The 70 or so rookies participating in this weekend's mini-camp at One Buccaneer Place will soon disperse back to their respective colleges. Most won't be eligible to come back to Tampa Bay Buccaneers headquarters until mid-May (and, of course, many will not return at all, having come to town on three-day tryout contracts).
What will these young men do with the two intervening weeks, besides studying for whatever finals remain on their spring-semester docket? It's a good bet that many of them will be doing whatever it takes to remain in tip-top physical shape.
Buccaneers Head Coach Raheem Morris says many NFL teams - including his own - pack their rookie mini-camp schedule with enough meetings, practices and film sessions to keep the visiting players in constant motion. While it might be tempting to take it easy on the wide-eyed newcomers, let them ease into their NFL careers, Morris says it's more effective in the long run to throw them into the fire. It's sort of the 'Scared Straight' approach - it's better if the players learn early that an NFL career requires a lot of hard work and dedication.
"For me, it's about teaching them the grind of meetings, since that's what you don't really get in college with the 24-hour rule," said Morris. "You get a limited amount of time with the guys and so they aren't used to the grind of coming to work at eight o'clock in the morning and having to be in the building and go get treatment. It's not just in case they're hurting anymore, it's part of their job. They're not used to having to sit in a meeting room and then move into your next meeting and then going into a walk-through and then going back to a meeting and then going back out and having to get taped before you go to a meeting before practice and then going to eat lunch. It's a rigorous schedule and that's what you have to get them used to."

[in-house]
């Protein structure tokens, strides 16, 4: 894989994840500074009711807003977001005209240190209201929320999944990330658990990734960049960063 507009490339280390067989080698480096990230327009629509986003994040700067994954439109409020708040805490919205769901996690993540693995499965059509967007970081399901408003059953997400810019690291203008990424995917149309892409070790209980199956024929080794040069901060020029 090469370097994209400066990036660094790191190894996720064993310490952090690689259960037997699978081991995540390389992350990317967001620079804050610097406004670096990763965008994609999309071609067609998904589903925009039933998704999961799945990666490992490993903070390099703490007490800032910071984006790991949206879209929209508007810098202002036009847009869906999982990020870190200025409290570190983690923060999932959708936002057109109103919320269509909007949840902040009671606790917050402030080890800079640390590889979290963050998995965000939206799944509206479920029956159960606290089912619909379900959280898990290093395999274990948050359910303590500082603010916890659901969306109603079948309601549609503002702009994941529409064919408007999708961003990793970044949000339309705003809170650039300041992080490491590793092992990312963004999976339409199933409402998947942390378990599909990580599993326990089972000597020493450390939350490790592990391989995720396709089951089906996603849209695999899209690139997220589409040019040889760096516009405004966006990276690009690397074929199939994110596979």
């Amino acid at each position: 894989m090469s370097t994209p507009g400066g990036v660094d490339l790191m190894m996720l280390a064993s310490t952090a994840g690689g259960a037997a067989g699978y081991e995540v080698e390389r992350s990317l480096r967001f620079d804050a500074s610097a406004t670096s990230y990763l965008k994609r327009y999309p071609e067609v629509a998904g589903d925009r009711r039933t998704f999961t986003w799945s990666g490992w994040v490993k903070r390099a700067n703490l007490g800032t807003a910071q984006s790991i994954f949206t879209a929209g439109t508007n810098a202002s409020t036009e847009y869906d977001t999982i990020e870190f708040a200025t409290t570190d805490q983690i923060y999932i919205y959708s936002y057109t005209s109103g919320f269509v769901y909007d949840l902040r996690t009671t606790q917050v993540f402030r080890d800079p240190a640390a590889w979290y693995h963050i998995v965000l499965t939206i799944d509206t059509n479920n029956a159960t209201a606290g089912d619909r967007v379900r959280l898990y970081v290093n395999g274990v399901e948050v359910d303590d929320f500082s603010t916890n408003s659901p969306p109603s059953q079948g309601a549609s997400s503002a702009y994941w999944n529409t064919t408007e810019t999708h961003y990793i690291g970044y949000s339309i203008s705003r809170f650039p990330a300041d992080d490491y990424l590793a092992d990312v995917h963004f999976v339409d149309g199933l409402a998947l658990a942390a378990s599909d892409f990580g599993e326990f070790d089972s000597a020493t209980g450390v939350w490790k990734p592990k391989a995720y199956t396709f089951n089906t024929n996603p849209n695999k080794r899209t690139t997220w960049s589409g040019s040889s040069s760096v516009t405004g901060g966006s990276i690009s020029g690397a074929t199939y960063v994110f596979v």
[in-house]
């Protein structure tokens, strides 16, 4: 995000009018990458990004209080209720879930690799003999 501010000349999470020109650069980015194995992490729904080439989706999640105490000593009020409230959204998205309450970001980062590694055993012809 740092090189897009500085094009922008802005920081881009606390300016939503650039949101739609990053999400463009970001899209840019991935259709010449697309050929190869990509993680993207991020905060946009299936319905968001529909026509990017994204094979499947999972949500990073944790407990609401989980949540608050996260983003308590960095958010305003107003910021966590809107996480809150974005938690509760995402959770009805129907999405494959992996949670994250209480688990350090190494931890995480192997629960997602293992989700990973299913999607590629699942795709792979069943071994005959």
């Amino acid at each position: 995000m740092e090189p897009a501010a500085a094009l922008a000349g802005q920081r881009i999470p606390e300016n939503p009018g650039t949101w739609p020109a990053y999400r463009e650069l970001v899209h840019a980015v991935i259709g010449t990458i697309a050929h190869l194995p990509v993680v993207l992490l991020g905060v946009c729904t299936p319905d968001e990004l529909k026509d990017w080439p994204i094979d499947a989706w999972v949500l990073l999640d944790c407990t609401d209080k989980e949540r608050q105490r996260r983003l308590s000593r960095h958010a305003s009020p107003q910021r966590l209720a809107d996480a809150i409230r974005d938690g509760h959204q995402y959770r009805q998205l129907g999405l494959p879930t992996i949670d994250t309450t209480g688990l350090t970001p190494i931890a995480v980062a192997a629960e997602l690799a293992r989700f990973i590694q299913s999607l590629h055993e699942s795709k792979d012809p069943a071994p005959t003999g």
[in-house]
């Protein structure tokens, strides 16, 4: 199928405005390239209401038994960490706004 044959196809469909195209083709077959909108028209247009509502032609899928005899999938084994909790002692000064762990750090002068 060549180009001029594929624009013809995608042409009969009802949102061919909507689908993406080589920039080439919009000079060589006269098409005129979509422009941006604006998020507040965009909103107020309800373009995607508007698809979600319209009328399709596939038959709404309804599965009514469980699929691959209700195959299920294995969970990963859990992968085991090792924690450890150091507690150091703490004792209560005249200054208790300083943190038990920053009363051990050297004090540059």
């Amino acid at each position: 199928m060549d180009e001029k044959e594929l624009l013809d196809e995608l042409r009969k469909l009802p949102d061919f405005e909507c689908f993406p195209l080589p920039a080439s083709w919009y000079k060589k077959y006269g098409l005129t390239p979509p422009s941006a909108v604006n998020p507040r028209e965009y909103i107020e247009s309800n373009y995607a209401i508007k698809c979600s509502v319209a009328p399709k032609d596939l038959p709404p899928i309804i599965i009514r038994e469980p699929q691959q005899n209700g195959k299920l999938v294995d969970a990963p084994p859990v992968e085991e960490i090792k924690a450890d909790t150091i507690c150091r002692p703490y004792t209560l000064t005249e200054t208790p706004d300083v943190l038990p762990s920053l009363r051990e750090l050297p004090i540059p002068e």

The first two days of the team's mini-camp have been not only rigorous but hot. The cloud cover that made Friday's practice somewhat more bearable was gone on Saturday, and the heat continued to climb. The Buccaneers, as a franchise, have long maintained that working through such heat rather than trying to escape it is an advantage for the team. It probably didn't feel that way to rookies from such places as Illinois, Colorado and New England on Saturday, but they'll soon find that there is no concession given to Tampa's sometimes oppressive weather.
"When you get them on the field you try to run them until their tongues fall out of their mouths so that they go home and they're a little scared knowing that they have to get in shape," said Morris. "Because it's only going to get worse from here. And I told them it does. We had great overcast weather [Friday], and they don't realize what it can be like. A couple of the guys were like, 'Man, it's hot out here!' Well, yeah."
Brian Price is not one of the 49 players who are trying to impress Buccaneers coaches and scouts enough over these three days to get a callback. It just feels that way to the former UCLA star.
Nothing is guaranteed to Price or any player at One Buc Place this weekend, of course, but as the 35th overall pick in the 2010 draft, he's a virtual lock to be on the Buccaneers' roster this fall, even if he's not treating it that way. Only one pick in Rounds One-Three in team history has failed to ever appear on the team's regular-season roster (LB Steve Maughan) and that was way back in 1976.